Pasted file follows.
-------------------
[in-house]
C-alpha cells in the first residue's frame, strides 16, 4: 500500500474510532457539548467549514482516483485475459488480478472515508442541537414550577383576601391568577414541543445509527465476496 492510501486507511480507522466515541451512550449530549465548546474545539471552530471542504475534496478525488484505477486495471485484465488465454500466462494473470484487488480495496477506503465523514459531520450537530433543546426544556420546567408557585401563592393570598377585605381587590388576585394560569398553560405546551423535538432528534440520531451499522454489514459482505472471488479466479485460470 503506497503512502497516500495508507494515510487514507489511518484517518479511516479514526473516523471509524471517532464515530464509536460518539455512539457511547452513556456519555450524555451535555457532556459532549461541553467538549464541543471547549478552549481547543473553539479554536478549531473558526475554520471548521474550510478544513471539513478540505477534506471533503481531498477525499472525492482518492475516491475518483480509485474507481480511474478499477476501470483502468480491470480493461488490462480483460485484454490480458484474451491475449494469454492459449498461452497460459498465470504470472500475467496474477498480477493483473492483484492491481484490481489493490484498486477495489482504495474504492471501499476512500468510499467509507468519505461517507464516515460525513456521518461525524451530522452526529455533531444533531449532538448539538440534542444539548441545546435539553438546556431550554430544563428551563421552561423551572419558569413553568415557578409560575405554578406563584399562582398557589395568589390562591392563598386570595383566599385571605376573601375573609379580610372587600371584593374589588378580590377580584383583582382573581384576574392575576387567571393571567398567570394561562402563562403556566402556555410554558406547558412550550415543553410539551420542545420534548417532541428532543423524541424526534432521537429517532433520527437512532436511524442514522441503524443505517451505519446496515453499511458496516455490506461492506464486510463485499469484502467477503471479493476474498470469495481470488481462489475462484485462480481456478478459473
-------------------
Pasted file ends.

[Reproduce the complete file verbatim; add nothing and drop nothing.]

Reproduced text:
[in-house]
C-alpha cells in the first residue's frame, strides 16, 4: 500500500474510532457539548467549514482516483485475459488480478472515508442541537414550577383576601391568577414541543445509527465476496 492510501486507511480507522466515541451512550449530549465548546474545539471552530471542504475534496478525488484505477486495471485484465488465454500466462494473470484487488480495496477506503465523514459531520450537530433543546426544556420546567408557585401563592393570598377585605381587590388576585394560569398553560405546551423535538432528534440520531451499522454489514459482505472471488479466479485460470 503506497503512502497516500495508507494515510487514507489511518484517518479511516479514526473516523471509524471517532464515530464509536460518539455512539457511547452513556456519555450524555451535555457532556459532549461541553467538549464541543471547549478552549481547543473553539479554536478549531473558526475554520471548521474550510478544513471539513478540505477534506471533503481531498477525499472525492482518492475516491475518483480509485474507481480511474478499477476501470483502468480491470480493461488490462480483460485484454490480458484474451491475449494469454492459449498461452497460459498465470504470472500475467496474477498480477493483473492483484492491481484490481489493490484498486477495489482504495474504492471501499476512500468510499467509507468519505461517507464516515460525513456521518461525524451530522452526529455533531444533531449532538448539538440534542444539548441545546435539553438546556431550554430544563428551563421552561423551572419558569413553568415557578409560575405554578406563584399562582398557589395568589390562591392563598386570595383566599385571605376573601375573609379580610372587600371584593374589588378580590377580584383583582382573581384576574392575576387567571393571567398567570394561562402563562403556566402556555410554558406547558412550550415543553410539551420542545420534548417532541428532543423524541424526534432521537429517532433520527437512532436511524442514522441503524443505517451505519446496515453499511458496516455490506461492506464486510463485499469484502467477503471479493476474498470469495481470488481462489475462484485462480481456478478459473